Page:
This book engages with the changing ways in which we, as a society and culture, look upon and interact with animals, stressing how much animals differ among themselves. An invitation to appreciate the peculiar role of animals in telling important if uncomfortable truths about who we are and where we are heading – namely, towards a world so much poorer in cultural, moral, and biological diversity – as a result of the ongoing decimation of so many other species. Drawing on a variety of thought ranging from that of Midgley, Plumwood, and Murdoch to Levinas, Derrida, and Habermas, from ecophilosophers to conservation biologists, Animal Lives and Why They Matter asks how we have come to this, and what an alternative, less destructive approach to our now precarious coexistence with animals might look like. Spanning the disciplines of philosophy, psychology, and anthropology, this enquiry into various cross-species relationships and encounters will appeal to scholars and students across the humanities and social sciences with interests in philosophy, ethics, human-animal interaction, and environmental thought.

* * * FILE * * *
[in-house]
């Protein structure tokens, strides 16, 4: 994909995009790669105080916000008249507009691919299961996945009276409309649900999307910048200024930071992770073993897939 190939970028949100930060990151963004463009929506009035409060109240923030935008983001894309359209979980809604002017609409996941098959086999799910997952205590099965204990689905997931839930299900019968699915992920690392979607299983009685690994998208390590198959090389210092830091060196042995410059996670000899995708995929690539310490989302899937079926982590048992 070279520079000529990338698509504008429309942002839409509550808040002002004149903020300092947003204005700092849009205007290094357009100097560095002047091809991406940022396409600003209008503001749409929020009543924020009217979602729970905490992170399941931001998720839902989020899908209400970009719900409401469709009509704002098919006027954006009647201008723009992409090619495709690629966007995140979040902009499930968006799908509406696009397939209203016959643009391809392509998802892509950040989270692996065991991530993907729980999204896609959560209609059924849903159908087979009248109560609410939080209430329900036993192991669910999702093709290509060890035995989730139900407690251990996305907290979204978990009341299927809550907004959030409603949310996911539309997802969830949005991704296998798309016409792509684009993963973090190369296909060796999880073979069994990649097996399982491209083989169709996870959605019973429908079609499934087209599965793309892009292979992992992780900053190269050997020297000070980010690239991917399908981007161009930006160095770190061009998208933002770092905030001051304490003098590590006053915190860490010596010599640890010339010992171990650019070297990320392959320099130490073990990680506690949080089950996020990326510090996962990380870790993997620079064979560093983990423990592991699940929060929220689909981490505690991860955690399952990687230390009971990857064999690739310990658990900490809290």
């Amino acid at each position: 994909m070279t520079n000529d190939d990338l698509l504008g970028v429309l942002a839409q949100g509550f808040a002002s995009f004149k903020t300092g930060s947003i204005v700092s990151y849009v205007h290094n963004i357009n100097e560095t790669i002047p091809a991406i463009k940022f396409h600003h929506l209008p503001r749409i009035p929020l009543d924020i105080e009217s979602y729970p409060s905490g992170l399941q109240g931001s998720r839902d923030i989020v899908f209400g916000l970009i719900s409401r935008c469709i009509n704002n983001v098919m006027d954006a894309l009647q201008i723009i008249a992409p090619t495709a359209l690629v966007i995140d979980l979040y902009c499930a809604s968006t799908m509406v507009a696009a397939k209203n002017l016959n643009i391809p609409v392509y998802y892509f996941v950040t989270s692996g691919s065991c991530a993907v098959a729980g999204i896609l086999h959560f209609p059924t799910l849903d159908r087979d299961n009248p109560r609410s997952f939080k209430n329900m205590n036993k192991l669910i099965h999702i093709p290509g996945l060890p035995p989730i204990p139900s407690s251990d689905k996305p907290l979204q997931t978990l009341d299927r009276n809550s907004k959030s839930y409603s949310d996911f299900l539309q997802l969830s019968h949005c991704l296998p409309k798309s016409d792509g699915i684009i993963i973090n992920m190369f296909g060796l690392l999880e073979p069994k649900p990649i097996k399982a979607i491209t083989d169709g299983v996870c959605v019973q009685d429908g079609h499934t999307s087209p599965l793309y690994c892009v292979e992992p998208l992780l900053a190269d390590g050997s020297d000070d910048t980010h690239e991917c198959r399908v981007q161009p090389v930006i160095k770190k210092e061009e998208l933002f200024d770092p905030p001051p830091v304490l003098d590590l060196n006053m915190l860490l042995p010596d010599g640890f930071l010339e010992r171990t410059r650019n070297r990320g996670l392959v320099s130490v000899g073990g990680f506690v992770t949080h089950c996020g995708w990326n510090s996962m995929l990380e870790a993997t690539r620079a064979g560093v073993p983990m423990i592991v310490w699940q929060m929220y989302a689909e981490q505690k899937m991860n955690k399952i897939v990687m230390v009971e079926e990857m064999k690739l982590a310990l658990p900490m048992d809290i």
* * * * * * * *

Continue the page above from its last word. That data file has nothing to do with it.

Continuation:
1. Animals make us human
2. Call and response, or eating and being eaten
3. A dog named Bobby: animals as agents and addressees
4. Encounters as experiences of conversion
5. Responsibility and grievability in the face of extinction
Arne Johan Vetlesen is Professor of Philosophy at the University of Oslo, Norway. He is the author of A Philosophy of Pain; Evil and Human Agency: Understanding Collective Evildoing; Perception, Empathy, and Judgment; The Denial of Nature: Environmental Philosophy in the Era of Global Capitalism, and Cosmologies of the Anthropocene: Panpsychism, Animism, and the Limits of Posthumanism.